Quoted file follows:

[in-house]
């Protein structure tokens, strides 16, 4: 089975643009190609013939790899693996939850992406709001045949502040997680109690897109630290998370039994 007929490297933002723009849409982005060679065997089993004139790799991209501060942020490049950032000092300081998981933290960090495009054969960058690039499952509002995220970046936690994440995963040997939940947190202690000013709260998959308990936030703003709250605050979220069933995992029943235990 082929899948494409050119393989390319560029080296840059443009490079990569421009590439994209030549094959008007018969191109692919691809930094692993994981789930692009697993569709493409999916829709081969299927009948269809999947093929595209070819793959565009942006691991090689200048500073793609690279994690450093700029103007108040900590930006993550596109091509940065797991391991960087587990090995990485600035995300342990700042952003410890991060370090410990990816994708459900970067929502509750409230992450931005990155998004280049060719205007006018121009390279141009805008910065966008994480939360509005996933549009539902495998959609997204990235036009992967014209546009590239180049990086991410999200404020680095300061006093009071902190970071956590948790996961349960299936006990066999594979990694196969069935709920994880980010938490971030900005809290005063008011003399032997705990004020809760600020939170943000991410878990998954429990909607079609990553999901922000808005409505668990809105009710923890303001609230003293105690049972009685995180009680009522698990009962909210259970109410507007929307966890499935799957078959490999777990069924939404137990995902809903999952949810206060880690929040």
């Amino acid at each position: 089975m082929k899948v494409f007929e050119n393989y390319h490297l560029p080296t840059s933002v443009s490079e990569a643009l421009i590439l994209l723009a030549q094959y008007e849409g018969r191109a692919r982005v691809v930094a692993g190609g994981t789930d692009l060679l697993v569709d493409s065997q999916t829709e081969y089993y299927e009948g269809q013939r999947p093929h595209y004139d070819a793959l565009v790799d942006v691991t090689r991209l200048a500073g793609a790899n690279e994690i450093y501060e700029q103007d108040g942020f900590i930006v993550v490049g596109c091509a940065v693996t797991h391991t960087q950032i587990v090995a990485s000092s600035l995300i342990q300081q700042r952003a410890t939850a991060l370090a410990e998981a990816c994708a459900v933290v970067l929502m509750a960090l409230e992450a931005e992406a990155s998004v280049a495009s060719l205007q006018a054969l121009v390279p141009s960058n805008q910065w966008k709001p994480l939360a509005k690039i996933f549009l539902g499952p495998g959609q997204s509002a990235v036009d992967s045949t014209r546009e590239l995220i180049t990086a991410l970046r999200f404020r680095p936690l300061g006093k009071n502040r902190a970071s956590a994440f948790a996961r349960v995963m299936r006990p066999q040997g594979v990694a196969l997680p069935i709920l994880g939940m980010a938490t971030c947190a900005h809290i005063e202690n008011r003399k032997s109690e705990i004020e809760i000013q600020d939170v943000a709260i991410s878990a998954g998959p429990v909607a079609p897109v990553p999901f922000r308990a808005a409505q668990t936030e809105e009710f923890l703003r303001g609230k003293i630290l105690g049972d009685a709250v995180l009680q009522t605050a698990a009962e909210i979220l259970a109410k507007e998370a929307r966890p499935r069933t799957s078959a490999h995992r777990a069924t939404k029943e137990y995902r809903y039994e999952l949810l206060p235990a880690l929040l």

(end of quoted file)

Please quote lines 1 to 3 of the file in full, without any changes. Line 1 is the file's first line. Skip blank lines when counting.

[in-house]
């Protein structure tokens, strides 16, 4: 089975643009190609013939790899693996939850992406709001045949502040997680109690897109630290998370039994 007929490297933002723009849409982005060679065997089993004139790799991209501060942020490049950032000092300081998981933290960090495009054969960058690039499952509002995220970046936690994440995963040997939940947190202690000013709260998959308990936030703003709250605050979220069933995992029943235990 082929899948494409050119393989390319560029080296840059443009490079990569421009590439994209030549094959008007018969191109692919691809930094692993994981789930692009697993569709493409999916829709081969299927009948269809999947093929595209070819793959565009942006691991090689200048500073793609690279994690450093700029103007108040900590930006993550596109091509940065797991391991960087587990090995990485600035995300342990700042952003410890991060370090410990990816994708459900970067929502509750409230992450931005990155998004280049060719205007006018121009390279141009805008910065966008994480939360509005996933549009539902495998959609997204990235036009992967014209546009590239180049990086991410999200404020680095300061006093009071902190970071956590948790996961349960299936006990066999594979990694196969069935709920994880980010938490971030900005809290005063008011003399032997705990004020809760600020939170943000991410878990998954429990909607079609990553999901922000808005409505668990809105009710923890303001609230003293105690049972009685995180009680009522698990009962909210259970109410507007929307966890499935799957078959490999777990069924939404137990995902809903999952949810206060880690929040």
């Amino acid at each position: 089975m082929k899948v494409f007929e050119n393989y390319h490297l560029p080296t840059s933002v443009s490079e990569a643009l421009i590439l994209l723009a030549q094959y008007e849409g018969r191109a692919r982005v691809v930094a692993g190609g994981t789930d692009l060679l697993v569709d493409s065997q999916t829709e081969y089993y299927e009948g269809q013939r999947p093929h595209y004139d070819a793959l565009v790799d942006v691991t090689r991209l200048a500073g793609a790899n690279e994690i450093y501060e700029q103007d108040g942020f900590i930006v993550v490049g596109c091509a940065v693996t797991h391991t960087q950032i587990v090995a990485s000092s600035l995300i342990q300081q700042r952003a410890t939850a991060l370090a410990e998981a990816c994708a459900v933290v970067l929502m509750a960090l409230e992450a931005e992406a990155s998004v280049a495009s060719l205007q006018a054969l121009v390279p141009s960058n805008q910065w966008k709001p994480l939360a509005k690039i996933f549009l539902g499952p495998g959609q997204s509002a990235v036009d992967s045949t014209r546009e590239l995220i180049t990086a991410l970046r999200f404020r680095p936690l300061g006093k009071n502040r902190a970071s956590a994440f948790a996961r349960v995963m299936r006990p066999q040997g594979v990694a196969l997680p069935i709920l994880g939940m980010a938490t971030c947190a900005h809290i005063e202690n008011r003399k032997s109690e705990i004020e809760i000013q600020d939170v943000a709260i991410s878990a998954g998959p429990v909607a079609p897109v990553p999901f922000r308990a808005a409505q668990t936030e809105e009710f923890l703003r303001g609230k003293i630290l105690g049972d009685a709250v995180l009680q009522t605050a698990a009962e909210i979220l259970a109410k507007e998370a929307r966890p499935r069933t799957s078959a490999h995992r777990a069924t939404k029943e137990y995902r809903y039994e999952l949810l206060p235990a880690l929040l």